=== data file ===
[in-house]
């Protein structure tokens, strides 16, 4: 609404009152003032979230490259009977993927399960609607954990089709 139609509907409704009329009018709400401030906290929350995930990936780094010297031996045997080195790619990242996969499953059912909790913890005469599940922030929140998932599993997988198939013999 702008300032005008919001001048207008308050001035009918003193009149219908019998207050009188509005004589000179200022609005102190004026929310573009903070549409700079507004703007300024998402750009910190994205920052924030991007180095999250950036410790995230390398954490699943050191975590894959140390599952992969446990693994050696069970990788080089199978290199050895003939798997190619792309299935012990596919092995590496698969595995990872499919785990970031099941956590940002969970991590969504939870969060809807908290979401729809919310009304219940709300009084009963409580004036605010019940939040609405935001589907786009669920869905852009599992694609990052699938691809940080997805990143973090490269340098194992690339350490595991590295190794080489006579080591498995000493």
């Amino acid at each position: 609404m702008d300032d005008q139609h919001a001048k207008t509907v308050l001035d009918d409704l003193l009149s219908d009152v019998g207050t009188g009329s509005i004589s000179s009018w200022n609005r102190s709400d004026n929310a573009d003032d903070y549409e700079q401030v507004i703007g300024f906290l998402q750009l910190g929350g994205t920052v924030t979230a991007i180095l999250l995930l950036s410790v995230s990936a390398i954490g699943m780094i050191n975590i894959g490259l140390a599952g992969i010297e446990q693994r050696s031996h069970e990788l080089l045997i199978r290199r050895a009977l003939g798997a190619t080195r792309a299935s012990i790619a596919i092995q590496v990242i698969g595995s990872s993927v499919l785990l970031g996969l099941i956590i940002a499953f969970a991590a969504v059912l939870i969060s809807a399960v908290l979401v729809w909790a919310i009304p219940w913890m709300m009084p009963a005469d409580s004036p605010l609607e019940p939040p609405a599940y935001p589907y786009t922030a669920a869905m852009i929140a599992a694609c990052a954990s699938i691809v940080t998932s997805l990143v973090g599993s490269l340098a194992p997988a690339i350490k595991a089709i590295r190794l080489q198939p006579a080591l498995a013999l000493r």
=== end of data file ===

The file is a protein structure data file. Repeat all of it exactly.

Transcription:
[in-house]
């Protein structure tokens, strides 16, 4: 609404009152003032979230490259009977993927399960609607954990089709 139609509907409704009329009018709400401030906290929350995930990936780094010297031996045997080195790619990242996969499953059912909790913890005469599940922030929140998932599993997988198939013999 702008300032005008919001001048207008308050001035009918003193009149219908019998207050009188509005004589000179200022609005102190004026929310573009903070549409700079507004703007300024998402750009910190994205920052924030991007180095999250950036410790995230390398954490699943050191975590894959140390599952992969446990693994050696069970990788080089199978290199050895003939798997190619792309299935012990596919092995590496698969595995990872499919785990970031099941956590940002969970991590969504939870969060809807908290979401729809919310009304219940709300009084009963409580004036605010019940939040609405935001589907786009669920869905852009599992694609990052699938691809940080997805990143973090490269340098194992690339350490595991590295190794080489006579080591498995000493």
């Amino acid at each position: 609404m702008d300032d005008q139609h919001a001048k207008t509907v308050l001035d009918d409704l003193l009149s219908d009152v019998g207050t009188g009329s509005i004589s000179s009018w200022n609005r102190s709400d004026n929310a573009d003032d903070y549409e700079q401030v507004i703007g300024f906290l998402q750009l910190g929350g994205t920052v924030t979230a991007i180095l999250l995930l950036s410790v995230s990936a390398i954490g699943m780094i050191n975590i894959g490259l140390a599952g992969i010297e446990q693994r050696s031996h069970e990788l080089l045997i199978r290199r050895a009977l003939g798997a190619t080195r792309a299935s012990i790619a596919i092995q590496v990242i698969g595995s990872s993927v499919l785990l970031g996969l099941i956590i940002a499953f969970a991590a969504v059912l939870i969060s809807a399960v908290l979401v729809w909790a919310i009304p219940w913890m709300m009084p009963a005469d409580s004036p605010l609607e019940p939040p609405a599940y935001p589907y786009t922030a669920a869905m852009i929140a599992a694609c990052a954990s699938i691809v940080t998932s997805l990143v973090g599993s490269l340098a194992p997988a690339i350490k595991a089709i590295r190794l080489q198939p006579a080591l498995a013999l000493r």